Campaign calls on drivers to steer clear of emergency vehicles

12.00 | 9 November 2016 | | 5 comments

Hampshire Fire and Rescue Service has launched a new campaign following an increase in the number of drivers delaying the county’s fire engines from getting to incidents.

The #INeedMySpace campaign was launched on Monday (7 Nov) with the backing of Road Safety GB.

It was produced as Hants fire chiefs say the number of incidents in which motorists hinder emergency service vehicles with erratic driving and poor parking is ‘worse than ever before’.

Hampshire Fire and Rescue says that motorists are putting lives at risk by blocking off roads and even stopping on box junctions outside fire stations. Parking is not the only problem, with firefighters claiming some drivers are not sure what to do when they hear the sirens blaring.

They add that some motorists slam their brakes immediately – increasing the risk of causing an accident while others try to tailgate behind the vehicle.

As a result, the service is giving guidance for motorists on how best to help emergency services get to accidents:

  • CALM: Don’t panic or speed up in an attempt to get out of the way.
  • ALERT: Turn distracting music down and check mirrors to help determine the direction and number of emergency vehicles.
  • RESPONSE: Indicate, check your mirror and move to the left when it is safe to do so.

In addition to these guidelines the public are urged to give a stationary emergency service vehicle a wide berth when moving around it.

Under the campaign hashtag, photographs and videos will be posted online to show examples of these practices and help educate motorists.

Andy Bowers, assistant chief officer, said: “The issue of motorists blocking the paths of emergency services vehicles is worse than ever before.

“Some drivers are parking opposite one another making an entire road inaccessible while others are actually stopping by station exits, often in the hatched areas, and some are even leaving their cars on our grounds.

“On the road we have to deal with motorists who are unsure what to do to allow emergency vehicles to pass, and often slam on their brakes the minute they hear the siren, as well as people who try and tailgate when we have gone past.”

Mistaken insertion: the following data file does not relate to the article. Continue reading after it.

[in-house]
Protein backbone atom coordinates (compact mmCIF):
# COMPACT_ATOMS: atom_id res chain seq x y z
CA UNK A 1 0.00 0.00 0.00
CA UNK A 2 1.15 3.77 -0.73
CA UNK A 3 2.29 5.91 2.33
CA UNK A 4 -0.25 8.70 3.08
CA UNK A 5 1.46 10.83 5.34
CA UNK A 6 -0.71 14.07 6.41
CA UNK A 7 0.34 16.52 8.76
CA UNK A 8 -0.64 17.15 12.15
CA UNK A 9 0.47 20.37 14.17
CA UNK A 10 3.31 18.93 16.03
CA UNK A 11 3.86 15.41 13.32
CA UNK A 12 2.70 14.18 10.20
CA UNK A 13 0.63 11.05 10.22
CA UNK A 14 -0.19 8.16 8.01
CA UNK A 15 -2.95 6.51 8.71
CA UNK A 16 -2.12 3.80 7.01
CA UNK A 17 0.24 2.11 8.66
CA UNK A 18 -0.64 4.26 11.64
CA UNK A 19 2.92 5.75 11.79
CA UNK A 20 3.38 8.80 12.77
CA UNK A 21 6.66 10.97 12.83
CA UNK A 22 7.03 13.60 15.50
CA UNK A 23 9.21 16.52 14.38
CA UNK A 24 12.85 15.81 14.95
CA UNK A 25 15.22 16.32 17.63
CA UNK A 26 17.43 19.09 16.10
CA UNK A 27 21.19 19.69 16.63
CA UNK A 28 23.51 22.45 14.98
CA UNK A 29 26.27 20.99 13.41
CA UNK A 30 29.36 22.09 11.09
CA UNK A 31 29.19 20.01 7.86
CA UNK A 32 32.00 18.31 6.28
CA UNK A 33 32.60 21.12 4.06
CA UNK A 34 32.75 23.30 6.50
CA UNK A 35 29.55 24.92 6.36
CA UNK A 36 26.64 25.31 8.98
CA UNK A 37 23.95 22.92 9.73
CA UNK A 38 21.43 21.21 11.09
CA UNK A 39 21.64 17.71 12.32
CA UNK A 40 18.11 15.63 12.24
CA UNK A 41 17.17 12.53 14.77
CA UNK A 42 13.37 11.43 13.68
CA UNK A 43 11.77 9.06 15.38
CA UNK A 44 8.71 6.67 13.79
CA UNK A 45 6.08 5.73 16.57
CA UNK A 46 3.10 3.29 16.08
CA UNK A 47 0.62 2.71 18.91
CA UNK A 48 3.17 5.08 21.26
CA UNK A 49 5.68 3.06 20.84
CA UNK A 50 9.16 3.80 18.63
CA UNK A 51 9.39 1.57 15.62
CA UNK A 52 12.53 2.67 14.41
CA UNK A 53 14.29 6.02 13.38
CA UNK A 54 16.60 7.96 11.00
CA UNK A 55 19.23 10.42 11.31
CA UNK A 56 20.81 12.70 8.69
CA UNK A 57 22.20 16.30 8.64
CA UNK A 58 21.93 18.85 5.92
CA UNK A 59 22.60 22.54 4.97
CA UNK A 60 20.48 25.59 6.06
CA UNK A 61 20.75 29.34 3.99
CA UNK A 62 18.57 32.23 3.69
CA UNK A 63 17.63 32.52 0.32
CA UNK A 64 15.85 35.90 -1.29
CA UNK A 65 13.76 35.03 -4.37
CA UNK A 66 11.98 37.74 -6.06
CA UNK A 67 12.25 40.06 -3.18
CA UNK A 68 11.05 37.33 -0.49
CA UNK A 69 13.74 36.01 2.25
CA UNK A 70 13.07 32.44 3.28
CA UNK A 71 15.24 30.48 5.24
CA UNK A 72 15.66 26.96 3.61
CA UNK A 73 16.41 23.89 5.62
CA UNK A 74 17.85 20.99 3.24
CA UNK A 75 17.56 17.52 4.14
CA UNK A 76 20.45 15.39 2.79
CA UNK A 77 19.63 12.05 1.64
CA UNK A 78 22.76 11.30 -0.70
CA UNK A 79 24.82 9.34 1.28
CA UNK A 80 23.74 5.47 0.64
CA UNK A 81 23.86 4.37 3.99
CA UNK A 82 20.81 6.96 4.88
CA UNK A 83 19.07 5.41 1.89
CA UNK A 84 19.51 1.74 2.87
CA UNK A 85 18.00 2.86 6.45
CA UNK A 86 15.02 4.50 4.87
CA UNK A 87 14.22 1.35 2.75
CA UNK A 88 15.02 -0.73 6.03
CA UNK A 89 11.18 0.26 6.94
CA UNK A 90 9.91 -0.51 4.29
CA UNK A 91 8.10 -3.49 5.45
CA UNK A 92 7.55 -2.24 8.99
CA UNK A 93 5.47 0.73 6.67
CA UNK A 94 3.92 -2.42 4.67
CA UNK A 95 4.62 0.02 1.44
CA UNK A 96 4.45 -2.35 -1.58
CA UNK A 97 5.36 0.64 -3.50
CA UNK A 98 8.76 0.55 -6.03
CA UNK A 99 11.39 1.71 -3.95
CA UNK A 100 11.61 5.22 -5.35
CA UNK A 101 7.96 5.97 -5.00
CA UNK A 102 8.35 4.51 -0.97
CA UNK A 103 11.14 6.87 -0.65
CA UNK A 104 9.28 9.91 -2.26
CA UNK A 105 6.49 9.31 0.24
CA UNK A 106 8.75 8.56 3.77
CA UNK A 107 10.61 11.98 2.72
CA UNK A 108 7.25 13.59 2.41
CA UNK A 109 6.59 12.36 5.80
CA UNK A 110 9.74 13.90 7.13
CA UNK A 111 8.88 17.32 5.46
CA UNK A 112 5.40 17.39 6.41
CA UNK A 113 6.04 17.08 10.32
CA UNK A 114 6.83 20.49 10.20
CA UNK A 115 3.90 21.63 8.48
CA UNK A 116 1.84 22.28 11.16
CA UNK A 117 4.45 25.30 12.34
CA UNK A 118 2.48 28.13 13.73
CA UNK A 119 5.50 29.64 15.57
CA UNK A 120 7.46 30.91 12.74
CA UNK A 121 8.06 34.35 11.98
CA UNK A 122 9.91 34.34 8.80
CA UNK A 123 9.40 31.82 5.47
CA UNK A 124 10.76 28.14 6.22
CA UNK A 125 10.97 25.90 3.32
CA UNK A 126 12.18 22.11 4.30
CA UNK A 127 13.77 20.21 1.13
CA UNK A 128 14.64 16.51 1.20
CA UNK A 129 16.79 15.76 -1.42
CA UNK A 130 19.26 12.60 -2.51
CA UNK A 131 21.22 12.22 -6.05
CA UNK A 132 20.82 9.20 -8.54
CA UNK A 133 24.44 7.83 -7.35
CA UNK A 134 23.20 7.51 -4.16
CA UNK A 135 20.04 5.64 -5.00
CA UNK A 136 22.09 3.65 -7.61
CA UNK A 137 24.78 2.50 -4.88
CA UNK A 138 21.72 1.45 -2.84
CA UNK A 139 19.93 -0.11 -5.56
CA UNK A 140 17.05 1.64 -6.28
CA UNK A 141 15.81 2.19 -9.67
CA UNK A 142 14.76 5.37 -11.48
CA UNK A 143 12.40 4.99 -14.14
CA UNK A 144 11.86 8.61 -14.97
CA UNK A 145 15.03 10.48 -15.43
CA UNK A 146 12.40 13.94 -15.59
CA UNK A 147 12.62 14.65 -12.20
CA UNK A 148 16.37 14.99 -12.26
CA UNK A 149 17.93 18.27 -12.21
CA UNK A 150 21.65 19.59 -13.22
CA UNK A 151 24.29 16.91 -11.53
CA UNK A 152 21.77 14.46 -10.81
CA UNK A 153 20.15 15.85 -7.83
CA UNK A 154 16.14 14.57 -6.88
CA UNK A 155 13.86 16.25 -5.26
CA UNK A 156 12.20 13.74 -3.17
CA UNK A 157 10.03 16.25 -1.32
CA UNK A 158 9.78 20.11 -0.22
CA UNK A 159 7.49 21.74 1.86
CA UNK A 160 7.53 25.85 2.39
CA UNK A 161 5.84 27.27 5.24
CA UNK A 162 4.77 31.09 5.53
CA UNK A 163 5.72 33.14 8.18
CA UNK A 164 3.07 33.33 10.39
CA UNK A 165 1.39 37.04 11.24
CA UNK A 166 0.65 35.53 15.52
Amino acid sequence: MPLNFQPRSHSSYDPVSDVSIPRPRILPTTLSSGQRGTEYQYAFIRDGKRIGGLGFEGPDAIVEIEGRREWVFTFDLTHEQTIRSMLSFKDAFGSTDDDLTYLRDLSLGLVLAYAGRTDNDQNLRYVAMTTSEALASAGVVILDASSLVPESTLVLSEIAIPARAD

Iain Temperton, Road Safety GB’s director of communications, said: “Our emergency services have a challenging enough job and we all have a responsibility to ensure that they reach their destination as effectively as possible.

“This simple, common sense advice for drivers will help all of us park and drive in such a way that we play our part in keeping our communities safe.”

In a similar initiative back in 2011, GEM Motoring Assist launched the Blue Light Aware video which shows drivers the actions they should take to assist an emergency services vehicle on a ‘blue light’ journey.




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    Maybe time to rerun the good Blue Light Aware YouTube from GEM with an update on parking!

    Peter Wilson Westminster
    Agree (0) | Disagree (0)

    People do not realise the importance of having a road able to be passable by emergency vehicles in something like a cul-de-sac unless you’re in that unfortunate situation where you are needing one.

    David Weston, Corby
    Agree (0) | Disagree (0)

    Apparently in Germany if one’s poorly-parked vehicle hinders the passage of an emergency vehicle it just gets rammed out of the way, and one is liable for any damage caused to the emergency vehicle in the process.

    David, Suffolk
    Agree (0) | Disagree (0)

    Solution to inappropriately parked cars blocking a fire engine’s route on an emergency: Fit bigger bumpers to fire engines and make them exempt from claims from drivers of said inappropriately parked vehicles that have been shoved out of the way on route to a shout. Probably no need to repeat that ‘message’ to anyone on the receiving end of a car damaged for that reason.

    Pat, Wales
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    A bit of give and take is called for. I know some drivers do freeze when they hear and see one approaching and their reaction is to simply stop straight away – sometimes in the worst possible place – however fire appliances in particular can be a bit intimidating and their presence can panic motorists into wanting to be seen to do the right thing.

    On the other hand, I’ve seen emergency vehicle drivers not thinking either, such as going through red lights recklessly, as though their sirens will temporarily suspend the laws of physics and will create a force field around them.

    I’ve seen footage from ‘Traffic Cops’ (or similar) where police vehicles have crashed into the rear of a vehicle ahead, the police driver assumed it would be moving out of the way – it didn’t! Whose fault is that?

    Hugh Jones, Cheshire
    Agree (0) | Disagree (0)

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